Well-being and peace and security closely linked

A Bahá’í Perspective

On September 21st the world will be marking the International Day of Peace. This is an opportune time to contemplate how global peace may be achieved.

There is a great yearning for peace everywhere and people are becoming increasingly convinced that there is a need for a new approach for the achievement of global peace. The need for a fundamental change in values and attitudes – necessary for a global vision to transcend group interests – is becoming more and more apparent.

Disunity is a danger that the people of the earth can no longer endure. Bahá’u’lláh wrote extensively about the importance of global unity and the imperative need for creating a peaceful world civilization. More than 100 years ago, He wrote the following, which stands as a cornerstone of Bahá’í belief:

“The fundamental purpose animating the Faith of God and His Religion is to safeguard the interests and promote the unity of the human race …  This is the straight path, the fixed and immovable foundation.  Whatsoever is raised on this foundation, the changes and chances of the world can never impair its strength, nor will the revolution of countless centuries undermine its structure”. 

It is the Bahá’í view that unless unity is attained – a unity that embraces and honours the full diversity of humankind – true peace and security will remain out of reach.  As Bahá’u’lláh says: “The well-being of mankind, its peace and security, are unattainable unless and until its unity is firmly established”, and “So powerful is the light of unity that it can illuminate the whole earth”.

Peace is more than just an end to war

People often equate peace with an end to war.  World peace is more than just an end to war.  Banning nuclear weapons, prohibiting the use of poison gases and germ warfare will not remove the root causes of war. There is need for change in individual attitudes and creation of a universal framework to uphold peace.  

We first need to accept that we are one human species.  Although we differ from one another physically and emotionally, and have different talents and capacities, we all belong to the same human family.  

We need to love humanity regardless of race, nationality, religion or tribe and not allow our differences to become a cause of division and dispute. The Bahá’í Writings prescribe:  “Love ye all religions and all races with a love that is true and sincere and show that love through deeds and not through the tongue; for the latter hath no importance, as the majority of men are, in speech, well-wishers, while action is the best” and “Do not allow difference of opinion, or diversity of thought to separate you from your fellow-men, or to be the cause of dispute, hatred and strife in your hearts. Rather, search diligently for the truth and make all men your friends”.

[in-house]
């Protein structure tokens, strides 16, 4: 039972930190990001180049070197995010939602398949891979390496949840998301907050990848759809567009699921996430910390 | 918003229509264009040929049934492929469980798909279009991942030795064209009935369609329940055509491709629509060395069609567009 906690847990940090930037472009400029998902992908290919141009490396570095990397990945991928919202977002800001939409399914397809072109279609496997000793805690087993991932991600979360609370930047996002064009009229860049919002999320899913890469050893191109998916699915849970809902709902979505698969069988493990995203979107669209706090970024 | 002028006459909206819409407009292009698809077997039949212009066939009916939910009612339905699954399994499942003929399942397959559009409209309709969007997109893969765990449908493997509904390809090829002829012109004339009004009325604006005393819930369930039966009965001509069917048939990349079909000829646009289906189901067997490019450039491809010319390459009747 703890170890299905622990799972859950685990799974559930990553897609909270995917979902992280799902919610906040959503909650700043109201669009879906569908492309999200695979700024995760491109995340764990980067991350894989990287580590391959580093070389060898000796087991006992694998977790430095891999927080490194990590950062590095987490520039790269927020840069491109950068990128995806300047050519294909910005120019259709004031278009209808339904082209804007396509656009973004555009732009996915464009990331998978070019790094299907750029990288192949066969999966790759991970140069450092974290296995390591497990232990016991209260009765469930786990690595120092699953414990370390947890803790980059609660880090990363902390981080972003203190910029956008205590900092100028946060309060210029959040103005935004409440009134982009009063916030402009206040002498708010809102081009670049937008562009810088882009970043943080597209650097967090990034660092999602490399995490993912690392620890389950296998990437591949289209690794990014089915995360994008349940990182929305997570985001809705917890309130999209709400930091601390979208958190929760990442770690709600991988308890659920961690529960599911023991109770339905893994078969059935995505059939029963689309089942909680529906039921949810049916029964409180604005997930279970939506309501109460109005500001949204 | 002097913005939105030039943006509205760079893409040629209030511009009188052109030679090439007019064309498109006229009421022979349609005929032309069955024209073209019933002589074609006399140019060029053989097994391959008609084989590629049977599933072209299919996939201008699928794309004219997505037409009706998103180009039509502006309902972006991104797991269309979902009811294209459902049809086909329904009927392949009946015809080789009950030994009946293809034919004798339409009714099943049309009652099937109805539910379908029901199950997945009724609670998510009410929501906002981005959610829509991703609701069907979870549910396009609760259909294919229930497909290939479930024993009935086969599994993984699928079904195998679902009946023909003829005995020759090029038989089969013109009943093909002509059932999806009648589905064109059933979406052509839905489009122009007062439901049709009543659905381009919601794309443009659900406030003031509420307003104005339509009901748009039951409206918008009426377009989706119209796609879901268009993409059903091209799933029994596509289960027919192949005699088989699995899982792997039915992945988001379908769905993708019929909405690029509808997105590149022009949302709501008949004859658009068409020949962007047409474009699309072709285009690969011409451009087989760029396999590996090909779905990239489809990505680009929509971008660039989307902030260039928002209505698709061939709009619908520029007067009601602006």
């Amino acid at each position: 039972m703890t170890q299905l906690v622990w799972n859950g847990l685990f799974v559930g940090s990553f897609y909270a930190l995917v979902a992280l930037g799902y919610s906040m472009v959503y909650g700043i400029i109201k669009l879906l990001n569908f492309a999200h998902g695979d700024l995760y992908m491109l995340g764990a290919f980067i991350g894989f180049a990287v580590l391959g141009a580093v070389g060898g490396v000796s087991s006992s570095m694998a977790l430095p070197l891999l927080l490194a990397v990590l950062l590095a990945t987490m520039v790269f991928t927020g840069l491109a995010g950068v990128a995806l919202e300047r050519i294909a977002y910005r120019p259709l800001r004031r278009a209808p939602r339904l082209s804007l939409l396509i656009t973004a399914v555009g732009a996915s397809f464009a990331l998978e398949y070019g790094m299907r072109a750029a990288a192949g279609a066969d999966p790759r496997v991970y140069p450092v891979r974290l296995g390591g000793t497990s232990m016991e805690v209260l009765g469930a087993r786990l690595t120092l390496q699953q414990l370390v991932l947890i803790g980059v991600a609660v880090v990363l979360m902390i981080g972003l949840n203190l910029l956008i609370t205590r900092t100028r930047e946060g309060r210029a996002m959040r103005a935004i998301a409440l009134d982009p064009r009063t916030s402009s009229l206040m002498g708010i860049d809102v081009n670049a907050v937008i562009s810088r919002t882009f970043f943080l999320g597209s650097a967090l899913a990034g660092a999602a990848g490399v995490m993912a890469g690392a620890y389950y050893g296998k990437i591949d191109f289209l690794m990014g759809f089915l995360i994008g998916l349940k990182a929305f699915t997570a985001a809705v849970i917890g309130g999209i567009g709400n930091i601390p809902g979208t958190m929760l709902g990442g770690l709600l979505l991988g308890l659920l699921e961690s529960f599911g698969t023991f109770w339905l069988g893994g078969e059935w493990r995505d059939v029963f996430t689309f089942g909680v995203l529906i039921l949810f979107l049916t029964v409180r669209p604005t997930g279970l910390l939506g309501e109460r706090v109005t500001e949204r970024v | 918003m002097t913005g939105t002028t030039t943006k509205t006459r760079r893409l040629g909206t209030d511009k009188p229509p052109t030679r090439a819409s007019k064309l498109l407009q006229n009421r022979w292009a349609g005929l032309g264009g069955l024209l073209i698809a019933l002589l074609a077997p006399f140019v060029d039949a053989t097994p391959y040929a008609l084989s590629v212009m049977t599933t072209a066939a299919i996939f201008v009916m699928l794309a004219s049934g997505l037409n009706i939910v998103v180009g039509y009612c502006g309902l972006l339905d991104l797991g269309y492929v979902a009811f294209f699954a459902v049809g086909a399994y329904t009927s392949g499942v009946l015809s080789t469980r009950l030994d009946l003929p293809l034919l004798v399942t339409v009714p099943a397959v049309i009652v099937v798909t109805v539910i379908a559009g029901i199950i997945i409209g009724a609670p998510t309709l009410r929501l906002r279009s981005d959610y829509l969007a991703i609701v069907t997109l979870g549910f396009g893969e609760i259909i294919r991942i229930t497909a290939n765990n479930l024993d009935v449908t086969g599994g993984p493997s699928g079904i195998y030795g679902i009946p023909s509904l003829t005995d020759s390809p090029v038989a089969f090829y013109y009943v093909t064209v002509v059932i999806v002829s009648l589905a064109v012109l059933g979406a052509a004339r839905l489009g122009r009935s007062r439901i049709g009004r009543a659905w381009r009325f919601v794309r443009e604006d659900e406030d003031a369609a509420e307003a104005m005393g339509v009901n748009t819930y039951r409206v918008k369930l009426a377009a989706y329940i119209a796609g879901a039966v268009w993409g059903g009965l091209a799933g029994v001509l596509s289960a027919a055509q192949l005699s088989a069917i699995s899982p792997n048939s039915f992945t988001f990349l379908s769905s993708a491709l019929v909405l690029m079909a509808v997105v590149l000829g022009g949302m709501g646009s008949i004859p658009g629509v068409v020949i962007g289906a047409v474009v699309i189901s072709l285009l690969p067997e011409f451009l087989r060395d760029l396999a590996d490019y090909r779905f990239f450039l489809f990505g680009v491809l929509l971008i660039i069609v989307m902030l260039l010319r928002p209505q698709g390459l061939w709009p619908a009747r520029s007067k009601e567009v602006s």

We need to overcome barriers to lasting peace

There now exist, more than ever before, conditions for the establishment on earth of a lasting peace.  The scientific and technological advances of our times offer the practical ways by which the problems of humanity may be solved. Despite such advances there are still persistent barriers to peace. The most common barriers are misconceptions, prejudices, suspicions and narrow self-interest. 

It is the requirement of justice that everyone is treated equally and with dignity. Justice, unity and peace are reciprocal in their effect. “The purpose of justice”, Bahá’u’lláh wrote, “is the appearance of unity among men”, and He further states that: “No light can compare with the light of justice. The establishment of order in the world and the tranquility of the nations depend upon it”.

Justice must be applied internationally – not only locally or nationally – if global peace is to become a reality. Current justice systems in many parts of the world, however, not only overlook, but sanction injustices towards those who are not within their boundaries or are not from the same background. 

We cannot achieve justice without embracing human diversity. Prejudices of every kind – race, class, colour, creed, nationality, gender – must be directly confronted. 

Racial discrimination – prevalent in many parts of the world – is a grave injustice and it is a major barrier to peace.  A great deal of effort is necessary in achieving race reconciliation and bringing about social justice.

Furthermore, it is the Bahá’í view that “the emancipation of women, the achievement of full equality between the sexes, is one of the most important, though less acknowledged prerequisites of peace” and “Only as women are welcomed into full partnership in all fields of human endeavour will the moral and psychological climate be created in which international peace can emerge”.

Religion is a powerful force for motivating individuals to develop spiritual qualities and to contribute to the betterment of our communities. A peaceful global society cannot be built without directly and substantively involving religion. However, for religion to help in meeting the diverse challenges confronting the humanity today, it must itself be free from fanaticism, prejudice and animosity.   

Therefore, abolition of war is not simply a matter of signing treaties and protocols. There is need for change in individual attitudes, the acceptance of the oneness of humanity and creation of a universal framework to uphold peace. 

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OPINION: Flora Teckie